Facts about resistance training

  • Resistance training, also known as weight training, is a type of exercise that promotes improvements in muscle strength and endurance.
  • To complete resistance training, it is important to find a weight that is right for you. There are plenty of equipment options for resistance training, including bands, dumbbells, home items (such as canned goods or books), and equipment such as weight machines. You can also complete resistance training using only your own body weight.
  • It is important to train all major muscle groups (legs, back, chest, shoulders/arms, and core).

Benefits of resistance training

  • Cardiovascular system (heart, brain & arteries): Resistance training, when combined with cardio-based exercise has been shown to improve your overall heart and vascular health. Several studies have shown significant reductions in resting blood pressure after two or more months of regular resistance training. Regular resistance training can also help improve your healthy cholesterol levels (HDL), and lower you bad cholesterol levels (LDL).
  • Muscle mass: Regular resistance training can improve muscle mass, strength and endurance, which can improve your independence and protect your joints and bones from injury.
  • Blood sugar control: For those living without diabetes, regular resistance training can reduce the risk of developing diabetes. For those living with type 2 diabetes, regular resistance training improves the muscle’s ability to use blood sugar, which improves the level of blood sugar in the blood.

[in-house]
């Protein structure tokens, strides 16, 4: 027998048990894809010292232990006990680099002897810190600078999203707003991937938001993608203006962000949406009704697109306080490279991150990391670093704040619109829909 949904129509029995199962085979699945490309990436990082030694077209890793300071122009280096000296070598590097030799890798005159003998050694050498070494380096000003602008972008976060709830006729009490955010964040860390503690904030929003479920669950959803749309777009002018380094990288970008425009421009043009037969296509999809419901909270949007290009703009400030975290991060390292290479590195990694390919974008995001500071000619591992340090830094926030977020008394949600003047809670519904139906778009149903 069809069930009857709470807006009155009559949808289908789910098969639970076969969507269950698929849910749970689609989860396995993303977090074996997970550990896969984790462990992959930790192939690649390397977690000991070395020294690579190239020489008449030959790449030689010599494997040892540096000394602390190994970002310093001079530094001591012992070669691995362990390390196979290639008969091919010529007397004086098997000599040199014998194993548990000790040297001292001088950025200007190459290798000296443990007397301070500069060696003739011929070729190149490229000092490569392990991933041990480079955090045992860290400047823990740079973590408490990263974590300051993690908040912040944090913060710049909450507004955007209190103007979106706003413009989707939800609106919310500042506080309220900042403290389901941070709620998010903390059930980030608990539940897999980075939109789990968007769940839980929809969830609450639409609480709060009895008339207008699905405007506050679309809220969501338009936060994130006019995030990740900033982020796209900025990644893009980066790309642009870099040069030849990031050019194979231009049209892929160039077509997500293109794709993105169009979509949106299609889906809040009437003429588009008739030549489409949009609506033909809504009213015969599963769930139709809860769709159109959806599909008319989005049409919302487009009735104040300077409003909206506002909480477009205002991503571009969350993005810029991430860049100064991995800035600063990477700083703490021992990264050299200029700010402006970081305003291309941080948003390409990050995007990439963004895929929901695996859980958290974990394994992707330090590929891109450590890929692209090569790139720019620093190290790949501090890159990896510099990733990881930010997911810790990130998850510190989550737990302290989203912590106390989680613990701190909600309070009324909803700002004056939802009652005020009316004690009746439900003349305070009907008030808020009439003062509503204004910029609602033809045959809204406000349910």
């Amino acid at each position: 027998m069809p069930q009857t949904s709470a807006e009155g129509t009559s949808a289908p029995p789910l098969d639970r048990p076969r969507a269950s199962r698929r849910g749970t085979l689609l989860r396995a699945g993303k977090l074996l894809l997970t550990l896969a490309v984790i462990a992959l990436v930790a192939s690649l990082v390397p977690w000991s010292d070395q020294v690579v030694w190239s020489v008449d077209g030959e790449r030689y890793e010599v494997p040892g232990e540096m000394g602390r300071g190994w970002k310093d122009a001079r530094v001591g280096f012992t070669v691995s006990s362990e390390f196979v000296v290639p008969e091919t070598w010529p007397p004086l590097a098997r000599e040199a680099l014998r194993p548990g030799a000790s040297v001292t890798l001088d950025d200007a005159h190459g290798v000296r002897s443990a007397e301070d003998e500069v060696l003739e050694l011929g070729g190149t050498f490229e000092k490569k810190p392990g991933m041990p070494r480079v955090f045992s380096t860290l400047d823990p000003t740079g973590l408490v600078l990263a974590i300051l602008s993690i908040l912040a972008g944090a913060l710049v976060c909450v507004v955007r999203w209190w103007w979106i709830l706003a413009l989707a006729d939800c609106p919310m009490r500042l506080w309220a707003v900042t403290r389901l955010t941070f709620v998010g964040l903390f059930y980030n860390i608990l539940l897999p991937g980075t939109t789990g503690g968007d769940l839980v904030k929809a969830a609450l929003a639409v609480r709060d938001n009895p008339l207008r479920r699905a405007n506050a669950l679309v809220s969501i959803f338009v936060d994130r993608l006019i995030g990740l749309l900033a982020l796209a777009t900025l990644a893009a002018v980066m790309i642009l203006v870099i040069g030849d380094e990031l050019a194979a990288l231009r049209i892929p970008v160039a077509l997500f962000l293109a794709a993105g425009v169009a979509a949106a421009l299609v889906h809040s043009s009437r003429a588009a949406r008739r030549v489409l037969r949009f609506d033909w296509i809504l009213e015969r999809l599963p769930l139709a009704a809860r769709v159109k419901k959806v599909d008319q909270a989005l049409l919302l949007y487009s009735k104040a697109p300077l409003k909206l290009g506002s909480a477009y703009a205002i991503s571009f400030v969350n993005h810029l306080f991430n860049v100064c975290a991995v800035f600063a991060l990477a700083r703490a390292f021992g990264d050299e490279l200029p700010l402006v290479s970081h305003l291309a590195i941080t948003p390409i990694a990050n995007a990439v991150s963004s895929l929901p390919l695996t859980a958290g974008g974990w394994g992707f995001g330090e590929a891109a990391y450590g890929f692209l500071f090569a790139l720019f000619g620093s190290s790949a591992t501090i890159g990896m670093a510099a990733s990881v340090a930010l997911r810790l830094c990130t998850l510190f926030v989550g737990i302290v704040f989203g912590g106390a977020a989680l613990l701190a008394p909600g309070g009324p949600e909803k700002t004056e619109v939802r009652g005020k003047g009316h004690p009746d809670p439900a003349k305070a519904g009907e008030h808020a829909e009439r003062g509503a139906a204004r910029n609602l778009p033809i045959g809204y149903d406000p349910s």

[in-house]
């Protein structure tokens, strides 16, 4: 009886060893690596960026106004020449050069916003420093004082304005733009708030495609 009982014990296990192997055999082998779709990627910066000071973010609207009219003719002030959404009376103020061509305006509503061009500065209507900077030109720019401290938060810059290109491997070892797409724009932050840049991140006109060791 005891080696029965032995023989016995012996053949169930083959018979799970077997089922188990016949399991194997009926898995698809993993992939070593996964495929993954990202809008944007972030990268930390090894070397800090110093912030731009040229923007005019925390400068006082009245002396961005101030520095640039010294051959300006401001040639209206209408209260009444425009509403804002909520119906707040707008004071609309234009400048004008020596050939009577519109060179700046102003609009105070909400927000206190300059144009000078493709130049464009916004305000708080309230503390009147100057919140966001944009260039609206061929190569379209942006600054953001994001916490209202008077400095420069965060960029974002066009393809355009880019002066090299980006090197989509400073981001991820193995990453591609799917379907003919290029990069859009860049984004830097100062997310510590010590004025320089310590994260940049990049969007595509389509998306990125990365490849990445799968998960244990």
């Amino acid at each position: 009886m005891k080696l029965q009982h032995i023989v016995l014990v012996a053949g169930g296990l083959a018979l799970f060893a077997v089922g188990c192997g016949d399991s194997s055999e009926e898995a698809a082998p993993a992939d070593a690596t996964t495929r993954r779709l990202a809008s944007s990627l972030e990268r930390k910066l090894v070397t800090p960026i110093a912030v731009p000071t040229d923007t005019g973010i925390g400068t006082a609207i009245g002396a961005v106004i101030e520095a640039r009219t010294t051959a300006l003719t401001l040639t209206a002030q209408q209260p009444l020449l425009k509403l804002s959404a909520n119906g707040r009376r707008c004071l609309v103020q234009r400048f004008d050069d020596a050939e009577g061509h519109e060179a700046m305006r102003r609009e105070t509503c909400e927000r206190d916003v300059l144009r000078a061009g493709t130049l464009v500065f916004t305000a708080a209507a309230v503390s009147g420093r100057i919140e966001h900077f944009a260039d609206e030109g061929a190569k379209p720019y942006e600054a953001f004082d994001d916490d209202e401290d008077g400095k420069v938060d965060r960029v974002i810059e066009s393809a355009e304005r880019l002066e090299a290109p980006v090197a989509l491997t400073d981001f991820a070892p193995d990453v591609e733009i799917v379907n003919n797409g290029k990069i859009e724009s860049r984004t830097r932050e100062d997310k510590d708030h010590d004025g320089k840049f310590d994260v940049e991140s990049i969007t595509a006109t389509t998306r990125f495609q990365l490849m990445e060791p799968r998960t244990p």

• Weight and waist circumference management: Regular resistance training increases lean muscle mass, which stimulates metabolism. In return, this causes the body to burn more calories, which can lower abdominal fat, and aid in improvements to your waist line.
  • Sleep: Regular resistance training has been linked to improved sleep duration, and reduced sleep disturbances.

Getting started

  • Always complete a warmup and a cool down before and after resistance training.  Your warmup and cool down should last between 3 to 5 minutes, however, some people may need slightly longer. Your warmup and cool down should feel light on the RPE (Rating of Perceived Exertion) scale.
  • Use a weight that you are able to complete 8 to 10 repetitions of the exercise using correct form and would rate the exercise as “hard” or as a 15 on the RPE scale.
  • Complete 8 to 10 repetitions of one exercise from each muscle group (legs, chest/shoulders, arms, and core). Repeat 1 to 2 times.
  • View the band and body weight package or the dumbbell and body weight package for several resistance training exercises and instructions.
  • Remember to breathe normally as you perform these exercises.
  • Do not perform any exercise that causes you pain or discomfort. Speak to your Exercise Therapist for other options. Speak to your Exercise Therapist before performing any advanced exercise.

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